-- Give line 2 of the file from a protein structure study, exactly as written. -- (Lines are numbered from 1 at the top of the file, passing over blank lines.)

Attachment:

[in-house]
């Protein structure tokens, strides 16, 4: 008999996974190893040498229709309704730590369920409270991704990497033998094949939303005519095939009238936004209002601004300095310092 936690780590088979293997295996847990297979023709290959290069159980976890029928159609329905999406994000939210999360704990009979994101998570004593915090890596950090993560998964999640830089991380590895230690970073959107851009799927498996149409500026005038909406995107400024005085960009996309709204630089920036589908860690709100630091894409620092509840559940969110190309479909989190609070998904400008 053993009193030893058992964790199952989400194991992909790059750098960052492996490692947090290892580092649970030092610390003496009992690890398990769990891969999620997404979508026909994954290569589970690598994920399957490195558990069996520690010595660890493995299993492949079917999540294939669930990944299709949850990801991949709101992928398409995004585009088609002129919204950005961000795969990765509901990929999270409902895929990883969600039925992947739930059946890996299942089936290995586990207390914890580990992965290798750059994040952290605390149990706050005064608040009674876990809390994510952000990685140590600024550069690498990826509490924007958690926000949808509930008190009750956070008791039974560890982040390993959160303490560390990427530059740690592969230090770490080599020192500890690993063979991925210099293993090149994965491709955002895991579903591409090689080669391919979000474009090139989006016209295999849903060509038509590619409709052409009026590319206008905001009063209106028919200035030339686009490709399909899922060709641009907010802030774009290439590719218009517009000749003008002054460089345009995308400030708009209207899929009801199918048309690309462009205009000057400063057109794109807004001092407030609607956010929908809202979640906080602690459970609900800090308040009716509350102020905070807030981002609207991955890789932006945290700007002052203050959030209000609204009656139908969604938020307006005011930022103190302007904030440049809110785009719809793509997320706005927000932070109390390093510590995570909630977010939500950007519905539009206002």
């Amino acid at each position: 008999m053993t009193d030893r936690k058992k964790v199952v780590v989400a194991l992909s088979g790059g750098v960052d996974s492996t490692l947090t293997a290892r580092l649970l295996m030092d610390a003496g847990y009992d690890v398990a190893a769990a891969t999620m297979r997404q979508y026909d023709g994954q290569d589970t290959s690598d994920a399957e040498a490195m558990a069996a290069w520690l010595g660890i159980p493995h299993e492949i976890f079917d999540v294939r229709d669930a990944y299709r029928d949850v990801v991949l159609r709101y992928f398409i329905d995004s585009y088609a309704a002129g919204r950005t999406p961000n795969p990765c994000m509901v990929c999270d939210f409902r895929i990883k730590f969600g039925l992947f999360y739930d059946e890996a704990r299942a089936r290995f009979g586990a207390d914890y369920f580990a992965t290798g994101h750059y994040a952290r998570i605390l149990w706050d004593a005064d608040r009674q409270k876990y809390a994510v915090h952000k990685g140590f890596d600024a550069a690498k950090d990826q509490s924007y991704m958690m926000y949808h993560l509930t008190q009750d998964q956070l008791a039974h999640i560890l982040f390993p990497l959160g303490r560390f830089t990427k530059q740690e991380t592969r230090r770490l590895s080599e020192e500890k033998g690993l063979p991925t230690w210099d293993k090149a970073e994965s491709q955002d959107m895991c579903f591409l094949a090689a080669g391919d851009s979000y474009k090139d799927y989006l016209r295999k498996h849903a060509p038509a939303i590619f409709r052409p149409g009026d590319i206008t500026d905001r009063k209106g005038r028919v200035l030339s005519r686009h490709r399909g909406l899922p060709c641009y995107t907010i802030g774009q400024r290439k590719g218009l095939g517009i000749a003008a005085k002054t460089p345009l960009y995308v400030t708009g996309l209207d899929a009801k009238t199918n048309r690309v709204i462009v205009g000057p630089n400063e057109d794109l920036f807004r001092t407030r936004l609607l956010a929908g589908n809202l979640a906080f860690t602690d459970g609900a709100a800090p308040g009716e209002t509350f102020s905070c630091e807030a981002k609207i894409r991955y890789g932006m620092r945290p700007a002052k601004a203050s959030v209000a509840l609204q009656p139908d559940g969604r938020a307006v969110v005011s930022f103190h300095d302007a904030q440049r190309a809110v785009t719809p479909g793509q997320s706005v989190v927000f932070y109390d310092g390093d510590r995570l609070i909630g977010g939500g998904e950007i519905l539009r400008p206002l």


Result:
């Protein structure tokens, strides 16, 4: 008999996974190893040498229709309704730590369920409270991704990497033998094949939303005519095939009238936004209002601004300095310092 936690780590088979293997295996847990297979023709290959290069159980976890029928159609329905999406994000939210999360704990009979994101998570004593915090890596950090993560998964999640830089991380590895230690970073959107851009799927498996149409500026005038909406995107400024005085960009996309709204630089920036589908860690709100630091894409620092509840559940969110190309479909989190609070998904400008 053993009193030893058992964790199952989400194991992909790059750098960052492996490692947090290892580092649970030092610390003496009992690890398990769990891969999620997404979508026909994954290569589970690598994920399957490195558990069996520690010595660890493995299993492949079917999540294939669930990944299709949850990801991949709101992928398409995004585009088609002129919204950005961000795969990765509901990929999270409902895929990883969600039925992947739930059946890996299942089936290995586990207390914890580990992965290798750059994040952290605390149990706050005064608040009674876990809390994510952000990685140590600024550069690498990826509490924007958690926000949808509930008190009750956070008791039974560890982040390993959160303490560390990427530059740690592969230090770490080599020192500890690993063979991925210099293993090149994965491709955002895991579903591409090689080669391919979000474009090139989006016209295999849903060509038509590619409709052409009026590319206008905001009063209106028919200035030339686009490709399909899922060709641009907010802030774009290439590719218009517009000749003008002054460089345009995308400030708009209207899929009801199918048309690309462009205009000057400063057109794109807004001092407030609607956010929908809202979640906080602690459970609900800090308040009716509350102020905070807030981002609207991955890789932006945290700007002052203050959030209000609204009656139908969604938020307006005011930022103190302007904030440049809110785009719809793509997320706005927000932070109390390093510590995570909630977010939500950007519905539009206002």